Parachute Kite: Test Flight #2

(See previous kite preview and first test flight report).

Winds were 10 to 15 m.p.h. for our second test flight.

What Improved:

Photo of the parachute kite flying highThe mechanism which releases the parachute held together with no unintentional chute releases. Wearing leather gloves helped immensely with handling the string reel in a smooth not-burning-my-hands manner. This combination got the kite airborne much better than in the first test flight.

What Remained the Same:

The numerous parachute strings get tangled after each flight with themselves, the doll and the release mechanism. The chute should be redesigned with fewer strings. Period.

I had a difficult time keeping the chute airborne for a significant amount of time. There was no telling when the chute would dive quickly to the ground with a wind change or dip. To compensate, we began releasing the chute as soon as it reached a good height, even though we would have preferred enjoying flying it as a kite for longer.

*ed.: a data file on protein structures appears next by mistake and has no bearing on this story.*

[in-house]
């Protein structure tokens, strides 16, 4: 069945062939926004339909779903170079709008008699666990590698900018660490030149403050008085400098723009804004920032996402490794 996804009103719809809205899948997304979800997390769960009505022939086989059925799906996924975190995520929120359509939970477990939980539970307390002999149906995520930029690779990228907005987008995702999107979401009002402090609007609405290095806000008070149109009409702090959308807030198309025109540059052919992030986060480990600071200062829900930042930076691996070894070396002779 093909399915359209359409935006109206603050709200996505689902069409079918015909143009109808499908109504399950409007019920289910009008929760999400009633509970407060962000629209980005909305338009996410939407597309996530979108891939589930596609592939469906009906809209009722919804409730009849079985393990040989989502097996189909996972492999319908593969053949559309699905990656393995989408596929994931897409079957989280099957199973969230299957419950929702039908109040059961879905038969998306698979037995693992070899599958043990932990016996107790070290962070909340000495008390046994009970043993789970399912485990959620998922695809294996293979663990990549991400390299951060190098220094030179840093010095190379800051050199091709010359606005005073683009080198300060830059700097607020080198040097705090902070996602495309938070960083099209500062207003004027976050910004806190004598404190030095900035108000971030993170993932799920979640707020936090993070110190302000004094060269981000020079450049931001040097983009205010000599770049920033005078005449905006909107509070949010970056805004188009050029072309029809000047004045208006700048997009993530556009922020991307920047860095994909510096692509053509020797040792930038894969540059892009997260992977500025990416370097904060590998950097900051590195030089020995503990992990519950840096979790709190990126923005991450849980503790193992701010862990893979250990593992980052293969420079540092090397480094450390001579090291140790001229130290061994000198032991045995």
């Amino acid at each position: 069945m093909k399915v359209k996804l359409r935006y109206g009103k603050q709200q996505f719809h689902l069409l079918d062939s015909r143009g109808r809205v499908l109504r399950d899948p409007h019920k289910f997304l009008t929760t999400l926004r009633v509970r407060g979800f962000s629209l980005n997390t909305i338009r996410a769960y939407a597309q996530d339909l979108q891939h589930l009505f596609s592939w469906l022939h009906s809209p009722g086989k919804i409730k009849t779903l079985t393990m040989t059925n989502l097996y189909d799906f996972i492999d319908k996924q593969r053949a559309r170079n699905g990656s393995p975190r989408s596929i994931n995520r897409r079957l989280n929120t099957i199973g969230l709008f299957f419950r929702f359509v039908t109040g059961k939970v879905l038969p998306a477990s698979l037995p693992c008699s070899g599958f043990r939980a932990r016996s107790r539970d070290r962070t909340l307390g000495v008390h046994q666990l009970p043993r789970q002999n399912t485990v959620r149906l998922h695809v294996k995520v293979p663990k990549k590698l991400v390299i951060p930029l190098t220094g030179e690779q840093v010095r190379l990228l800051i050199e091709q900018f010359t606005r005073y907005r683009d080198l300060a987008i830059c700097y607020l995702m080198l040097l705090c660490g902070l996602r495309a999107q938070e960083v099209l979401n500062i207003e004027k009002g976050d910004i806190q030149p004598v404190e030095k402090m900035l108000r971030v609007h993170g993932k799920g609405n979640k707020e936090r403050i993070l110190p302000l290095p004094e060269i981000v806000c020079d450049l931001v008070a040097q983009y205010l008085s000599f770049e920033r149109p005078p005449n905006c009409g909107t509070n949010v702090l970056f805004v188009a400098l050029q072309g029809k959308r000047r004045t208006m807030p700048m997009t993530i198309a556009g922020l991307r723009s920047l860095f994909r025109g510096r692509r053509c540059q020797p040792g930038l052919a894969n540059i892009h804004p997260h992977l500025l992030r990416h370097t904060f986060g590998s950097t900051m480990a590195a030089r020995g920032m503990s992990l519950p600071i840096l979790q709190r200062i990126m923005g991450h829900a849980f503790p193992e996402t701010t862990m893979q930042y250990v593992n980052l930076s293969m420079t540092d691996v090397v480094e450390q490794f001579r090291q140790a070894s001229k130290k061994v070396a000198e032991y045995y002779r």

In a Nutshell:

The idea of Little Miss (at 22 months of age) enjoying running after a falling parachute proved foolish.  When the chute releases there is moment of freefall as the chute is in flux, crumbling into a ball, before it reopens. Accordingly, the parachute must be flying high before it is released, which means I am usually a great distance from the parachute when it falls. What about Little Miss? She’s near my feet, too far away to be interested.

The idea of a parachute kite is cooler than its execution, at least for a toddler. In the future, I’ll bring a regular kite with us to the park as a backup.

Photo of the parachute kite falling above a park with a gazebo visible at the bottom

Photo of the parachute kite falling onto a gazebo roof. No worries. It slid off.

Photo of the parachute kite head on from the vantage point of the person flying the kite

Side view photo of the parachute kite flying almost horizontal low above park grass

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